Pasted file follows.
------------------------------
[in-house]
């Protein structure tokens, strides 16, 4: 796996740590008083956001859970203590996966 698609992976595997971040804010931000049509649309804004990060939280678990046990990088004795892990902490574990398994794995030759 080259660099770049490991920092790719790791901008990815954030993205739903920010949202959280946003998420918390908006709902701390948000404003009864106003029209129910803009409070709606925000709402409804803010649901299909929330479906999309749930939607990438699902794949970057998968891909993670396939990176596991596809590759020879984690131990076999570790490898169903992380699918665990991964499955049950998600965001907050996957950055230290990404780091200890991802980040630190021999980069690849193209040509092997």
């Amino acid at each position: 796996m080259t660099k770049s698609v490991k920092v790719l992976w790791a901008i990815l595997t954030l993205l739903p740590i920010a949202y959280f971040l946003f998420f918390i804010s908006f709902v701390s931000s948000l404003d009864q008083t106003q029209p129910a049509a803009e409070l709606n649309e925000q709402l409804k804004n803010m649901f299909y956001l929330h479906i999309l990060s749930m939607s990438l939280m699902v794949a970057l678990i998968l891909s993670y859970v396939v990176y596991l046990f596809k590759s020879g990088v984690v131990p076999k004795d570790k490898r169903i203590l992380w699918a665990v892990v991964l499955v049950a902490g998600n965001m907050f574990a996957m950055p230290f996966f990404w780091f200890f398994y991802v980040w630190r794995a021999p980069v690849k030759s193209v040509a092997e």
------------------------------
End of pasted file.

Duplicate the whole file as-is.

[in-house]
């Protein structure tokens, strides 16, 4: 796996740590008083956001859970203590996966 698609992976595997971040804010931000049509649309804004990060939280678990046990990088004795892990902490574990398994794995030759 080259660099770049490991920092790719790791901008990815954030993205739903920010949202959280946003998420918390908006709902701390948000404003009864106003029209129910803009409070709606925000709402409804803010649901299909929330479906999309749930939607990438699902794949970057998968891909993670396939990176596991596809590759020879984690131990076999570790490898169903992380699918665990991964499955049950998600965001907050996957950055230290990404780091200890991802980040630190021999980069690849193209040509092997």
């Amino acid at each position: 796996m080259t660099k770049s698609v490991k920092v790719l992976w790791a901008i990815l595997t954030l993205l739903p740590i920010a949202y959280f971040l946003f998420f918390i804010s908006f709902v701390s931000s948000l404003d009864q008083t106003q029209p129910a049509a803009e409070l709606n649309e925000q709402l409804k804004n803010m649901f299909y956001l929330h479906i999309l990060s749930m939607s990438l939280m699902v794949a970057l678990i998968l891909s993670y859970v396939v990176y596991l046990f596809k590759s020879g990088v984690v131990p076999k004795d570790k490898r169903i203590l992380w699918a665990v892990v991964l499955v049950a902490g998600n965001m907050f574990a996957m950055p230290f996966f990404w780091f200890f398994y991802v980040w630190r794995a021999p980069v690849k030759s193209v040509a092997e």